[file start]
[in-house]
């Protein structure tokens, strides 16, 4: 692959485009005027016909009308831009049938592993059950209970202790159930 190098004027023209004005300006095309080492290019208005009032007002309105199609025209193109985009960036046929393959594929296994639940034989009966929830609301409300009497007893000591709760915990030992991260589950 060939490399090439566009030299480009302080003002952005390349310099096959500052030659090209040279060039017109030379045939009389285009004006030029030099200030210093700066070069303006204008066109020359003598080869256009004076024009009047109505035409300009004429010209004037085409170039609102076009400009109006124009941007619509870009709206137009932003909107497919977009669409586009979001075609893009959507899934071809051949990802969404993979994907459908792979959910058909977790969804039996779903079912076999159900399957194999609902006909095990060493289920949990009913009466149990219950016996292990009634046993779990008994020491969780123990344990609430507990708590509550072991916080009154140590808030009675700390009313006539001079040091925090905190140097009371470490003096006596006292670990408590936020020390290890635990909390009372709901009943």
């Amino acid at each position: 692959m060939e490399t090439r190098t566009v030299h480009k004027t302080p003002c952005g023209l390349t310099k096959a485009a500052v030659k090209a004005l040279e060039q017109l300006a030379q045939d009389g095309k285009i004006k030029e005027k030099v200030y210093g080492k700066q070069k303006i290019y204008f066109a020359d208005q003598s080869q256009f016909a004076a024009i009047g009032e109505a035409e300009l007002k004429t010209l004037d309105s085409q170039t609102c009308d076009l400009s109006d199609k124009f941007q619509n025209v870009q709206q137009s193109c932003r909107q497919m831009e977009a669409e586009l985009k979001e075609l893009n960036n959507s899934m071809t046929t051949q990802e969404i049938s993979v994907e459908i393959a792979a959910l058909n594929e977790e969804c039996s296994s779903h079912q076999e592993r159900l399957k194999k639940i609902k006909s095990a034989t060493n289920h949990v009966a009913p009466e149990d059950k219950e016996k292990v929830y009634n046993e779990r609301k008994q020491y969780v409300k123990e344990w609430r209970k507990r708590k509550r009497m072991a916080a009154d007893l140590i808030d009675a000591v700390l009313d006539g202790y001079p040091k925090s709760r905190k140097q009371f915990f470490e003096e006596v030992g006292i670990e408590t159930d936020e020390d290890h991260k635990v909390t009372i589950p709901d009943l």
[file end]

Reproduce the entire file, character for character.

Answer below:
[in-house]
């Protein structure tokens, strides 16, 4: 692959485009005027016909009308831009049938592993059950209970202790159930 190098004027023209004005300006095309080492290019208005009032007002309105199609025209193109985009960036046929393959594929296994639940034989009966929830609301409300009497007893000591709760915990030992991260589950 060939490399090439566009030299480009302080003002952005390349310099096959500052030659090209040279060039017109030379045939009389285009004006030029030099200030210093700066070069303006204008066109020359003598080869256009004076024009009047109505035409300009004429010209004037085409170039609102076009400009109006124009941007619509870009709206137009932003909107497919977009669409586009979001075609893009959507899934071809051949990802969404993979994907459908792979959910058909977790969804039996779903079912076999159900399957194999609902006909095990060493289920949990009913009466149990219950016996292990009634046993779990008994020491969780123990344990609430507990708590509550072991916080009154140590808030009675700390009313006539001079040091925090905190140097009371470490003096006596006292670990408590936020020390290890635990909390009372709901009943």
């Amino acid at each position: 692959m060939e490399t090439r190098t566009v030299h480009k004027t302080p003002c952005g023209l390349t310099k096959a485009a500052v030659k090209a004005l040279e060039q017109l300006a030379q045939d009389g095309k285009i004006k030029e005027k030099v200030y210093g080492k700066q070069k303006i290019y204008f066109a020359d208005q003598s080869q256009f016909a004076a024009i009047g009032e109505a035409e300009l007002k004429t010209l004037d309105s085409q170039t609102c009308d076009l400009s109006d199609k124009f941007q619509n025209v870009q709206q137009s193109c932003r909107q497919m831009e977009a669409e586009l985009k979001e075609l893009n960036n959507s899934m071809t046929t051949q990802e969404i049938s993979v994907e459908i393959a792979a959910l058909n594929e977790e969804c039996s296994s779903h079912q076999e592993r159900l399957k194999k639940i609902k006909s095990a034989t060493n289920h949990v009966a009913p009466e149990d059950k219950e016996k292990v929830y009634n046993e779990r609301k008994q020491y969780v409300k123990e344990w609430r209970k507990r708590k509550r009497m072991a916080a009154d007893l140590i808030d009675a000591v700390l009313d006539g202790y001079p040091k925090s709760r905190k140097q009371f915990f470490e003096e006596v030992g006292i670990e408590t159930d936020e020390d290890h991260k635990v909390t009372i589950p709901d009943l």